Central Thalamic Deep Brain Stimulation to Promote Recovery from Chronic Posttraumatic Minimally Conscious State: Challenges and Opportunities

Authors


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  • Conflict of Interest: Dr. Schiff is a listed investor on patents owned by Cornell University and licensed to Boston Scientific, Inc. pertaining to central thalamic deep brain stimulation and is paid by Boston Scientific, Inc. as a scientific consultant. Dr. Machado is a consultant, member of the advisory board, and has stock or stock options for Intelect Medical/Boston Scientific (Intelect was recently purchased by Boston). The other authors did not report any conflicts of interest.

Joseph T. Giacino, PhD, Department of Physical Medicine and Rehabilitation, Spaulding Rehabilitation Hospital, 125 Nashua St., Boston, MA 02114, USA. Email: jgiacino@partners.org

Abstract

Background:  Central thalamic deep brain stimulation (CT-DBS) may have therapeutic potential to improve behavioral functioning in patients with severe traumatic brain injury (TBI), but its use remains experimental. Current research suggests that the central thalamus plays a critical role in modulating arousal during tasks requiring sustained attention, working memory, and motor function. The aim of the current article is to review the methodology used in the CT-DBS protocol developed by our group, outline the challenges we encountered and offer suggestions for future DBS trials in this population.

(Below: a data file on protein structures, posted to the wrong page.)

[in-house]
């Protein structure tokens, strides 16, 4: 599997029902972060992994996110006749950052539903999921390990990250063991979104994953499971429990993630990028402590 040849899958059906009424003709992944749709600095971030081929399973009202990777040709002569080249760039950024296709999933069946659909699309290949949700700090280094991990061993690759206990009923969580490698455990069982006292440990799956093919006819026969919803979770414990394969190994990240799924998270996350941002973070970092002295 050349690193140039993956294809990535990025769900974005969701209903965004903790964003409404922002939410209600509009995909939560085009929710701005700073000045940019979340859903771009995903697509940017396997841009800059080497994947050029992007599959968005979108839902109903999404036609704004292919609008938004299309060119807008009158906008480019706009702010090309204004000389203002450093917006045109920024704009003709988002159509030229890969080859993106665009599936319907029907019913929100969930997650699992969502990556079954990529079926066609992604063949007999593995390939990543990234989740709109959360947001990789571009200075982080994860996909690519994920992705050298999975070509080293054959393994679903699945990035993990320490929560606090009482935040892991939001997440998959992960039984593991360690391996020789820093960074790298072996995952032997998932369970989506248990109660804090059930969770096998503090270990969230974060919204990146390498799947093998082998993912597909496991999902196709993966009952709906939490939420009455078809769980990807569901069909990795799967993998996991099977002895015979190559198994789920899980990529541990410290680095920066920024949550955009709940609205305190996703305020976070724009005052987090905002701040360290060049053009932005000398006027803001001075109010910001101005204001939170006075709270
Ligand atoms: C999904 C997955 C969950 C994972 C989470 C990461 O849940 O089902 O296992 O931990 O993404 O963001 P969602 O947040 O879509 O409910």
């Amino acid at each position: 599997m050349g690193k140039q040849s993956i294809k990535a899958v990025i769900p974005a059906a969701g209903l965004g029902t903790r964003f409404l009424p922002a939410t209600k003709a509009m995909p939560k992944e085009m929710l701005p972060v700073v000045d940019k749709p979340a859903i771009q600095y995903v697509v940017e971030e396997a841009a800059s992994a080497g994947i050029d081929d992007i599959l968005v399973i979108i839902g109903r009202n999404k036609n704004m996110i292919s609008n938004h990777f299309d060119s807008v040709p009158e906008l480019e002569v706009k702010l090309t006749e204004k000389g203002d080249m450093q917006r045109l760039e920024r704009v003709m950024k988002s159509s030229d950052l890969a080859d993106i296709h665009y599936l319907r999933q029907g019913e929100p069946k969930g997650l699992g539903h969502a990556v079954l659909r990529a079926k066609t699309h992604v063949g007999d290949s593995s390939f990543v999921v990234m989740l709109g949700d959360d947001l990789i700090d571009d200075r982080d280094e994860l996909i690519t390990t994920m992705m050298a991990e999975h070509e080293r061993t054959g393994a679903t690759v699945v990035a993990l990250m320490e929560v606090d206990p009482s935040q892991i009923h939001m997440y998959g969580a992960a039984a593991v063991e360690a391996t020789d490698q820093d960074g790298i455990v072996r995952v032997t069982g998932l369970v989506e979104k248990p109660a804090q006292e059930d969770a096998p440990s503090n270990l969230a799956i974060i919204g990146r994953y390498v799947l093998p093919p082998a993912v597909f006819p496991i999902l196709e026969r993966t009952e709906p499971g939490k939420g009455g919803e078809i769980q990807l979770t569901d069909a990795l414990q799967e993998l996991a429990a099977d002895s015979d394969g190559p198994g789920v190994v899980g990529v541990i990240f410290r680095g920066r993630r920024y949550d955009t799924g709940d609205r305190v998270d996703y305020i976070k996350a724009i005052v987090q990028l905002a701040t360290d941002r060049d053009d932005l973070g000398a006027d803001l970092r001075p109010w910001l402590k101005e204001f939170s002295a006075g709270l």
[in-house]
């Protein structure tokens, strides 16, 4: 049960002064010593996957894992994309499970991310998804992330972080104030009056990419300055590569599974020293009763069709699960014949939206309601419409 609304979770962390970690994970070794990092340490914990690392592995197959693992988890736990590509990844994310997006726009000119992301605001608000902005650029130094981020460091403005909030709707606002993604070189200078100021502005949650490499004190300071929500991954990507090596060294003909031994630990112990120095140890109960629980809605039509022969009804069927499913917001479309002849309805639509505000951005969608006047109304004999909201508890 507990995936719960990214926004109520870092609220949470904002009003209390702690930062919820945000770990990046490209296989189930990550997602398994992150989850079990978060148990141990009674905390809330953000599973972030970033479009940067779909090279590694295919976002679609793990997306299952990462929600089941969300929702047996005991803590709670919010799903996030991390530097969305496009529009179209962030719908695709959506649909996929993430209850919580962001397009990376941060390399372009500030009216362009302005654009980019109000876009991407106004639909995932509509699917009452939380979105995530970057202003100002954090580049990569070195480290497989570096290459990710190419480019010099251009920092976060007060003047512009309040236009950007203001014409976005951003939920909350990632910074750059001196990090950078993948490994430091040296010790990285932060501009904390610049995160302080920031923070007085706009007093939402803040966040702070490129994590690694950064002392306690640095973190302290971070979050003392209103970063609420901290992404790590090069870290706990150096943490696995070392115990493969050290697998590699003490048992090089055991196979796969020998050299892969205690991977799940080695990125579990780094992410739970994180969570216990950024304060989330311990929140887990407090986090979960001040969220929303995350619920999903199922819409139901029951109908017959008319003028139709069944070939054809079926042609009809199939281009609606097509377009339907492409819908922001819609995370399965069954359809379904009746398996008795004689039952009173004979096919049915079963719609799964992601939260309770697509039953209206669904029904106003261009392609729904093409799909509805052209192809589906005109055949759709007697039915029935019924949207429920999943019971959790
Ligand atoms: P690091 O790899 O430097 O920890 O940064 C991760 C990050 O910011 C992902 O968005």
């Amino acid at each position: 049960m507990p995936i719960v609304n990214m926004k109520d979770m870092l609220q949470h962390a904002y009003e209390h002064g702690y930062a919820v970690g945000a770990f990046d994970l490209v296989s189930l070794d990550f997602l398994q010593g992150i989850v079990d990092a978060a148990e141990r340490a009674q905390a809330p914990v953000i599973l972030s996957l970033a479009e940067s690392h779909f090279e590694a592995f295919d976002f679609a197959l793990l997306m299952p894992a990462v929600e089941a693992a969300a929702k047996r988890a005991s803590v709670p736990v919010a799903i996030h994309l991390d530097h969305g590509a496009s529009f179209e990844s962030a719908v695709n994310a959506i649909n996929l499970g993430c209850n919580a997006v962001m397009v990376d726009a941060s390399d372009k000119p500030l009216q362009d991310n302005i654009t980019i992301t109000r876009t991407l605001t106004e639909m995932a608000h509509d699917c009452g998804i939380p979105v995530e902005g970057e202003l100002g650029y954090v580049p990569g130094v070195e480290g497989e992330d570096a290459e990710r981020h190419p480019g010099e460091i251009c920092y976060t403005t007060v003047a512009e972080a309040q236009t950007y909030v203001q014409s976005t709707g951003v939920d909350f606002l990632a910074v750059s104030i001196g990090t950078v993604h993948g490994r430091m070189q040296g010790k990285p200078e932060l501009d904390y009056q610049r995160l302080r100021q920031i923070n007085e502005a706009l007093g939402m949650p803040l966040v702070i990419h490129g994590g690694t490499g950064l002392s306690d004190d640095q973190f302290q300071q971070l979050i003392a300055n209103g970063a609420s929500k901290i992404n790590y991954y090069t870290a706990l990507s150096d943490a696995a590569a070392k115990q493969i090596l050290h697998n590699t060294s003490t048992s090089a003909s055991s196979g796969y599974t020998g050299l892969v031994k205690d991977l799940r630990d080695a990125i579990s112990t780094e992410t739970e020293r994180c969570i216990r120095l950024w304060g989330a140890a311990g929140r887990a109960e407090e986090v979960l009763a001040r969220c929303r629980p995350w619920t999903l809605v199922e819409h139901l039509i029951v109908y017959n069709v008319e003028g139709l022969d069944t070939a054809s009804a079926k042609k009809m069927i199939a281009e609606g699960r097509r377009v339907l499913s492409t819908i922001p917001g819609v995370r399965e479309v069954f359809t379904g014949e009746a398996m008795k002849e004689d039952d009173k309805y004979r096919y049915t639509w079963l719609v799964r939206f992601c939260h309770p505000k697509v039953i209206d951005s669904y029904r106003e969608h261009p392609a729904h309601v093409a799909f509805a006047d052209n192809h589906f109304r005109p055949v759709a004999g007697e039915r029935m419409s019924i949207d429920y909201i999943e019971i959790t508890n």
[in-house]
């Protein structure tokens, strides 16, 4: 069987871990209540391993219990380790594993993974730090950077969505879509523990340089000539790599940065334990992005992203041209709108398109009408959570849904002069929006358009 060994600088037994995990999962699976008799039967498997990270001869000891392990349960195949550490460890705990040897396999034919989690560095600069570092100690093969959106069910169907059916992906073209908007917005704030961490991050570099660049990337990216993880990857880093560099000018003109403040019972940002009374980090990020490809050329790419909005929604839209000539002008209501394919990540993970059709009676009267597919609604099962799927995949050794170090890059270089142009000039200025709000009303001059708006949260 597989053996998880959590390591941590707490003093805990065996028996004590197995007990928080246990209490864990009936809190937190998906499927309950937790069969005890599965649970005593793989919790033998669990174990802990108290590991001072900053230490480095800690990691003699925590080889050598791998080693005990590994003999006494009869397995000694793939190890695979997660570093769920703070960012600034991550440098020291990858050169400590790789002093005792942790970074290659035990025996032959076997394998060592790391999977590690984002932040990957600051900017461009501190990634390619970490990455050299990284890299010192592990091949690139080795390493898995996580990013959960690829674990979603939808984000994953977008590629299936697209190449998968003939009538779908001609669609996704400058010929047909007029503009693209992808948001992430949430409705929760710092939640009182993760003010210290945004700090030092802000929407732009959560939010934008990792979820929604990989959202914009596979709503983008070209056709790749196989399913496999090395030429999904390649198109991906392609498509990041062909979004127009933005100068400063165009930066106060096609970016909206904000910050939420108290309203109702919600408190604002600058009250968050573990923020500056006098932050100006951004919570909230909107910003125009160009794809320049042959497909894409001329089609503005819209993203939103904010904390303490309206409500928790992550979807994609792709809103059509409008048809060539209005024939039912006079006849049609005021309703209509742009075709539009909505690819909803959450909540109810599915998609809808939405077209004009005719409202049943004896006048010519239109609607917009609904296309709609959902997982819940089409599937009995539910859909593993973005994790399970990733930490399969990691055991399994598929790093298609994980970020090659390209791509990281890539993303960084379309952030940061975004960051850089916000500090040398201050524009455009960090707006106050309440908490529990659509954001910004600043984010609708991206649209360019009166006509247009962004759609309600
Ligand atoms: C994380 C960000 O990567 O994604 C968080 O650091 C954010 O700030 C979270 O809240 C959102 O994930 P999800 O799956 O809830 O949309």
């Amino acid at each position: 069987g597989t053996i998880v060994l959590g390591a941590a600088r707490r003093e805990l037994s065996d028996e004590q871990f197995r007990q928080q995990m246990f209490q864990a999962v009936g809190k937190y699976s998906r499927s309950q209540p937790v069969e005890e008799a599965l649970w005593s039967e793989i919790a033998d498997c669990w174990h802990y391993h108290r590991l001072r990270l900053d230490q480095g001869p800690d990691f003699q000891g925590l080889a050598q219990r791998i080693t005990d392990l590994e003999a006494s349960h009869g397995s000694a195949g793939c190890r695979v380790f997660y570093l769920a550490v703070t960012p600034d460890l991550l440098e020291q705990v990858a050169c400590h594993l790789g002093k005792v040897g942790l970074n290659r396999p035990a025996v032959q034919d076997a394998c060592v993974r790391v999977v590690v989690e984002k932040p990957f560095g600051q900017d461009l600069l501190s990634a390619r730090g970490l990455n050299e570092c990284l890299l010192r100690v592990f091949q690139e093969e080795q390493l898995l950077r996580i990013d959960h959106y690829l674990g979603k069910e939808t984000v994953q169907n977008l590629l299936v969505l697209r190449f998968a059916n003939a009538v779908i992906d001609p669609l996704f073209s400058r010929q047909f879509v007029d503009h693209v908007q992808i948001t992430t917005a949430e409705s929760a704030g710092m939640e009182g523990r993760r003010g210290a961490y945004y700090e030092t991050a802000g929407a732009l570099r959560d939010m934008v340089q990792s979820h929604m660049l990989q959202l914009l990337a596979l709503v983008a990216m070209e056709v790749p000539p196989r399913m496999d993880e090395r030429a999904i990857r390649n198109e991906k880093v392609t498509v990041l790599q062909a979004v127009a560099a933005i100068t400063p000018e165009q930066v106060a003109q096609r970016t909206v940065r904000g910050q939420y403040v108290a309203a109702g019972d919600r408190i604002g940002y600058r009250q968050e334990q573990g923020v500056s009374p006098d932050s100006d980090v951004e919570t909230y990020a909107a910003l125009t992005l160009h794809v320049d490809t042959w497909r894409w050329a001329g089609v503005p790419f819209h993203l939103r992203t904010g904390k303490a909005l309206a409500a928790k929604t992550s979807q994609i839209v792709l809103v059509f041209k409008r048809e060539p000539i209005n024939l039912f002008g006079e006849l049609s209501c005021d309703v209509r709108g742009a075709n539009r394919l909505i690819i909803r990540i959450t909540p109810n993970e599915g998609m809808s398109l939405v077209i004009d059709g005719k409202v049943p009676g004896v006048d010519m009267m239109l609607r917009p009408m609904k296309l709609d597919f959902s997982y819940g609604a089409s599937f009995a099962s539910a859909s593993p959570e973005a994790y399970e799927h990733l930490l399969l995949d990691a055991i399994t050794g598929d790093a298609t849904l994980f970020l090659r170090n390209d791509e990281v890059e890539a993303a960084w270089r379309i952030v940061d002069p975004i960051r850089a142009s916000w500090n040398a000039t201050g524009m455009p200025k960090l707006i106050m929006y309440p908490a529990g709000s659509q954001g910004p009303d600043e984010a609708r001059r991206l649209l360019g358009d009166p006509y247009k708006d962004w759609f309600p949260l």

Rational for CT-DBS in TBI:  CT-DBS may therefore be able to stimulate these functions by eliciting action potentials that excite thalamocortical and thalamostriatal pathways. Because patients in chronic minimally conscious state (MCS) have a very low probability of regaining functional independence, yet often have significant sparing of cortical connectivity, they may represent a particularly appropriate target group for CT-DBS.

Pilot Study Results:  We have conducted a series of single-subject studies of CT-DBS in patients with chronic posttraumatic MCS, with 24-month follow-up. Outcomes were measured using the Coma Recovery Scale-Revised as well as a battery of secondary outcome measures to capture more granular changes. Findings from our index case suggest that CT-DBS can significantly increase functional communication, motor performance, feeding, and object naming in the DBS on state, with performance in some domains remaining above baseline even after DBS was turned off.

Conclusions:  The use of CT-DBS in patients in MCS, however, presents challenges at almost every step, including during surgical planning, outcome measurement, and postoperative care. Additionally, given the difficulties of obtaining informed consent from patients in MCS and the experimental nature of the treatment, a robust, scientifically rooted ethical framework is resented for pursuing this line of work.

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